For the uninitiated, our hero, Geralt of Rivia, is a witcher. Witchers undergo special training and body modifications as children in order to enable them to battle dangerous creatures and live to tell the tale. Their unconventional upbringing means that some citizens consider them to be freaks or abominations, but throughout the land they are regarded as warriors who can be counted on to complete tasks that mere humans could not. Pay up, and they’ll take care of the monster terrorizing your village. Cross them, and you’ll wish you only had a wraith or a were-wolf to contend with.
Geralt is the gold standard of Witcher; firm but fair, with a dry wit, and an undeniable charm. The scars that mark his body tell you more than any lengthy piece of exposition could, and the way old friends speak with him says a lot about how reliable he is at his job. Getting to know Geralt in Wild Hunt is a slow burning process, and while the character may appear stoic and emotionless at the beginning of the game, unpacking the various facets of his personality through dozens of hours of interactions with other characters reveal that he’s a lot more interesting than those opening minutes might suggest.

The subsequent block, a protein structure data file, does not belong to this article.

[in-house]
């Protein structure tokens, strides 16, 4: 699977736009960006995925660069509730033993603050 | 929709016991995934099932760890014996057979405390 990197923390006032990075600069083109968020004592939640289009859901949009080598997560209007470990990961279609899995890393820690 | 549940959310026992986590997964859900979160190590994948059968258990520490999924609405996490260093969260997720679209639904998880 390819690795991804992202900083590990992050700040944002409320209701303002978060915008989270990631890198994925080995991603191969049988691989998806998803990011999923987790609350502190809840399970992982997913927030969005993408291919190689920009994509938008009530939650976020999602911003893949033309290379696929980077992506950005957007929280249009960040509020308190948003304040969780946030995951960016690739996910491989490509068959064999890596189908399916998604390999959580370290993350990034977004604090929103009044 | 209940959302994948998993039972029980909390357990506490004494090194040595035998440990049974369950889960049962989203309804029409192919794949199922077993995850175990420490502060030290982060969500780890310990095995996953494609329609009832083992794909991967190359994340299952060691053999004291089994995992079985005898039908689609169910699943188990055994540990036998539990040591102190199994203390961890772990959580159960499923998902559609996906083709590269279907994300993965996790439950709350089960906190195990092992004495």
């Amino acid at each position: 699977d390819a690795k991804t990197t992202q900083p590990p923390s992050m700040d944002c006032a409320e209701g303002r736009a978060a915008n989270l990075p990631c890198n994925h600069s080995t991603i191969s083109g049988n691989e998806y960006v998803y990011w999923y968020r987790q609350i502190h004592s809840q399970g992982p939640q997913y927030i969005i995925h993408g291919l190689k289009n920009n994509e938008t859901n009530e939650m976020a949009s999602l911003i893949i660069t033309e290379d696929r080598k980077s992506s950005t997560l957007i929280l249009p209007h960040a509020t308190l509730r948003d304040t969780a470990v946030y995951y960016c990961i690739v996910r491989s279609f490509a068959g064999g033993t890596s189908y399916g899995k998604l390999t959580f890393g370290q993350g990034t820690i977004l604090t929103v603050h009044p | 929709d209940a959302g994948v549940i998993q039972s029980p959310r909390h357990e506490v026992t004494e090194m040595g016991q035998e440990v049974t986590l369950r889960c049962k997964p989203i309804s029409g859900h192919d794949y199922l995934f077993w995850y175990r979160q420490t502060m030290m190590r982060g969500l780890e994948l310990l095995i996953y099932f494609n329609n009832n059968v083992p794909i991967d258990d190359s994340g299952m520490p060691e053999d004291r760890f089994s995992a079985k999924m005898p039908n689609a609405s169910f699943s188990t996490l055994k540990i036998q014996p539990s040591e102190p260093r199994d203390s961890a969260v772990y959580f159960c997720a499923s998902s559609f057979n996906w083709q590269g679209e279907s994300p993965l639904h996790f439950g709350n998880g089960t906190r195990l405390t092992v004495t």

The main plot thrust of the game involves Geralt looking for Ciri, an adoptive daughter of sorts, who has gone missing and is presumably in grave danger. The interesting twist on this familiar narrative is that as Geralt learns a little more about what Ciri has been doing through conversation with other characters who’ve met her, the player is allowed to control her in flashbacks, revealing that she’s not a damsel in distress, but rather a highly skilled warrior comparable to Geralt himself.